3. On the Formation of Nanobubbles in Vycor Porous Glass during the Desorption of Halogenated Hydrocarbons

    Science.gov (United States)

    Mitropoulos, A. C.; Stefanopoulos, K. L.; Favvas, E. P.; Vansant, E.; Hankins, N. P.

    2015-06-01

    Vycor porous glass has long served as a model mesoporous material. During the physical adsorption of halogenated hydrocarbon vapours, such as dibromomethane, the adsorption isotherm exhibits an hysteresis loop; a gradual ascent is observed at higher pressures during adsorption, and a sharp drop is observed at lower pressures during desorption. For fully wetting fluids, an early hypothesis attributed the hysteresis to mechanistic differences between capillary condensation (adsorption) and evaporation (desorption) processes occurring in the wide bodies and narrow necks, respectively, of ‘ink-bottle’ pores. This was later recognized as oversimplified when the role of network percolation was included. For the first time, we present in-situ small angle x-ray scattering measurements on the hysteresis effect which indicate nanobubble formation during desorption, and support an extended picture of network percolation. The desorption pattern can indeed result from network percolation; but this can sometimes be initiated by a local cavitation process without pore blocking, which is preceded by the temporary, heterogeneous formation of nanobubbles involving a change in wetting states. The capacity of the system to sustain such metastable states is governed by the steepness of the desorption boundary.

  4. Investigation of hydrogen-deformation interactions in β-21S titanium alloy using thermal desorption spectroscopy

    International Nuclear Information System (INIS)

    Tal-Gutelmacher, E.; Eliezer, D.; Boellinghaus, Th.

    2007-01-01

    The focus of this paper is the investigation of the combined influence of hydrogen and pre-plastic deformation on hydrogen's absorption/desorption behavior, the microstructure and microhardness of a single-phased β-21S alloy. In this study, thermal desorption analyses (TDS) evaluation of various desorption and trapping parameters provide further insight on the relationships between hydrogen absorption/desorption processes and deformation, and their mutual influence on the microstructure and the microhardness of β-21S alloy. TDS spectra were supported by other experimental techniques, such as X-ray diffraction, scanning and transmission electron microscopy, hydrogen quantity analyses and microhardness tests. Pre-plastic deformation, performed before the electrochemical hydrogenation of the alloy, increased significantly the hydrogen absorption capacity. Its influence was also evident on the notably expanded lattice parameter of β-21S alloy after hydrogenation. However, no hydride precipitation was observed. An interesting softening effect of the pre-deformed hydrogenated alloy was revealed by microhardness tests. TDS demonstrated the significant effect of pre-plastic deformation on the hydrogen evolution process. Hydrogen desorption temperature and the activation energy for hydrogen release increased, additional trap states were observed and the amount of desorbed hydrogen decreased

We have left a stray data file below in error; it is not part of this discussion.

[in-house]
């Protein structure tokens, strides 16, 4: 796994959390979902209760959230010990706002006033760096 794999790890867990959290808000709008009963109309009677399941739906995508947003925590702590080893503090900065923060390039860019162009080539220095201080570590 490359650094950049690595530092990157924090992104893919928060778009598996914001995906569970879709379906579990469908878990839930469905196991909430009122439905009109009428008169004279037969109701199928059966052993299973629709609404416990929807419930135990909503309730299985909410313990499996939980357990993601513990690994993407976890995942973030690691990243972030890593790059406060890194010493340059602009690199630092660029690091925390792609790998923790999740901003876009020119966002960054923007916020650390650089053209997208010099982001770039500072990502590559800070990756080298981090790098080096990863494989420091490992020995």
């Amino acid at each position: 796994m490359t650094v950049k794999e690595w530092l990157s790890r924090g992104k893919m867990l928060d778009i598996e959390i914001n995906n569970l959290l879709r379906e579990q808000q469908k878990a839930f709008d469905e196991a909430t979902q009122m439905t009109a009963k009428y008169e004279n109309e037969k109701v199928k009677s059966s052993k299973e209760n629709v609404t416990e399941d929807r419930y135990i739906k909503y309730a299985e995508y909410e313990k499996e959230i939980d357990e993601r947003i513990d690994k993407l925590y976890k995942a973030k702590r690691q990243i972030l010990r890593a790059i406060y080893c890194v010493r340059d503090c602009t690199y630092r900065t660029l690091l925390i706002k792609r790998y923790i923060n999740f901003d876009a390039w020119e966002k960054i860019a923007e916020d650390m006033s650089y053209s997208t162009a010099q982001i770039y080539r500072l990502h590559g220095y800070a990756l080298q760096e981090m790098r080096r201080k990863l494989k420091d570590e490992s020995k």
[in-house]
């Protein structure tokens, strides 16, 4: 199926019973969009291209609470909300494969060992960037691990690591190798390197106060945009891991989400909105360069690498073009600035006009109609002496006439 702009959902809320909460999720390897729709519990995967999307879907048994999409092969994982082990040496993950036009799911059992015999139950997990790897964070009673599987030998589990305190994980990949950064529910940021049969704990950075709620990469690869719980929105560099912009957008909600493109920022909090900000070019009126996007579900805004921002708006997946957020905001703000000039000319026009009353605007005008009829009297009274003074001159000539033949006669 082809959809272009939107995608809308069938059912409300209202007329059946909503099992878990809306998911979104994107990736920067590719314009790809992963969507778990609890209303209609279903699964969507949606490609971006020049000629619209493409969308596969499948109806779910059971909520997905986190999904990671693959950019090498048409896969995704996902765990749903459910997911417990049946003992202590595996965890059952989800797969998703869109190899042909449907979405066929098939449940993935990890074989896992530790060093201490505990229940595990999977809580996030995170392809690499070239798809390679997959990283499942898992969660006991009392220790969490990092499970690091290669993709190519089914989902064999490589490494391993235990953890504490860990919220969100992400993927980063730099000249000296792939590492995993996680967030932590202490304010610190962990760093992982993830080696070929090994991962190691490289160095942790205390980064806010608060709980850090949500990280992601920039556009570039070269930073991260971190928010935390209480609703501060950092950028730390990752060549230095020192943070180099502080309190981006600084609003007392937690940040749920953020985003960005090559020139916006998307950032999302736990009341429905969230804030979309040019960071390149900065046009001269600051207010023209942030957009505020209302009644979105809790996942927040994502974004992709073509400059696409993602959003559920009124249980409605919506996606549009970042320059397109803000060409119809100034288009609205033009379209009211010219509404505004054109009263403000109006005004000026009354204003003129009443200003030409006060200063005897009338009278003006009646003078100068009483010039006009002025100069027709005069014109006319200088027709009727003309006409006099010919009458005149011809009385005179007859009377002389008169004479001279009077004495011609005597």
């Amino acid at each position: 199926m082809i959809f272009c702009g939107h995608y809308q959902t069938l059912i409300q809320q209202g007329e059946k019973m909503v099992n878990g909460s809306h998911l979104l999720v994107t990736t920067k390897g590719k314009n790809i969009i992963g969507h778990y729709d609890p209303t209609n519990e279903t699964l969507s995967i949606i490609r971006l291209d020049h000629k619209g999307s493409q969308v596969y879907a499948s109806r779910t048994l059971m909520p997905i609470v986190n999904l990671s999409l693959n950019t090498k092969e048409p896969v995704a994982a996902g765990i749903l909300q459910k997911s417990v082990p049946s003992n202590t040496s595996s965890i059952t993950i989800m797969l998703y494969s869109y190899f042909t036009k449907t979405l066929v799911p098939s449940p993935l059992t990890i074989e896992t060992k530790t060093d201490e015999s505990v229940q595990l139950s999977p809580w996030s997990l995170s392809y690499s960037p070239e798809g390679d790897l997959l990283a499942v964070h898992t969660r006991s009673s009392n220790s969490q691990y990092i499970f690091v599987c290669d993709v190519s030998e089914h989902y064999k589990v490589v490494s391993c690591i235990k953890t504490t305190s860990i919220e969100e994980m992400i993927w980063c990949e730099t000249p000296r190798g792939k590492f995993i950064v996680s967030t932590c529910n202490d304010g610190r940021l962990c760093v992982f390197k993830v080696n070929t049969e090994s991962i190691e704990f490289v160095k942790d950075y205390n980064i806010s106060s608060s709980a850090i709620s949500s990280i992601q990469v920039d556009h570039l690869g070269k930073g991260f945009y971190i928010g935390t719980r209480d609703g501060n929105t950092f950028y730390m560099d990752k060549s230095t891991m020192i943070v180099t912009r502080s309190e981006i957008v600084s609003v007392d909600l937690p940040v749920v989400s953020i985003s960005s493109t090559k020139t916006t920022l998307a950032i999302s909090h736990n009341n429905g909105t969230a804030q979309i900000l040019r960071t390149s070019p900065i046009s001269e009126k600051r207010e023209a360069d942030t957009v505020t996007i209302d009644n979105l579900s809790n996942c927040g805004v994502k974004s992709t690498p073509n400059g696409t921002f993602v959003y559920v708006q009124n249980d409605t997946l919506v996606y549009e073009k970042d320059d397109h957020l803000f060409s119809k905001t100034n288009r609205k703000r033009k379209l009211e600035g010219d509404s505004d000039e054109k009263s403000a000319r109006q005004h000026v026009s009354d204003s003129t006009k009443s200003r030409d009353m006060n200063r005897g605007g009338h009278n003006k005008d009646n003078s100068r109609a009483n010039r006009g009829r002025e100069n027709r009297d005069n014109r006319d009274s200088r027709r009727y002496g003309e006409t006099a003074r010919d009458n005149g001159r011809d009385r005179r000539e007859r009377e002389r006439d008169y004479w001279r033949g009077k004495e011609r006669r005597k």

5. Kinetics of tetracycline, oxytetracycline, and chlortetracycline adsorption and desorption on two acid soils

    DEFF Research Database (Denmark)

    Fernandez Calviño, David; Bermúdez-Couso, Alipio; Arias-Estévez, Manuel

    2015-01-01

    The purpose of this work was to quantify retention/release of tetracycline, oxytetracycline, and chlortetracycline on two soils, paying attention to sorption kinetics and to implications of the adsorption/desorption processes on transfer of these pollutants to the various environmental compartments...... tetracycline > oxytetracycline > chlortetracycline in soil 1, with similar values for the three antibiotics and the sequence tetracycline > chlortetracycline > oxytetracycline in soil 2. The desorption sequences were oxytetracycline > tetracycline > chlortetracycline in soil 1 and oxytetracycline...... > chlortetracycline > tetracycline in soil 2. In conclusion, the SFC technique has yielded new kinetic data regarding tetracycline, oxytetracycline, and chlortetracycline adsorption/desorption on soils, indicating that it can be used to shed further light on the retention and transport processes affecting antibiotics...

  6. X-ray induced gas desorption within a prototype LEP vacuum chamber

    International Nuclear Information System (INIS)

    Williams, E.M.; Le Normand, F.; Hilleret, N.; Dominichini, G.

    1982-12-01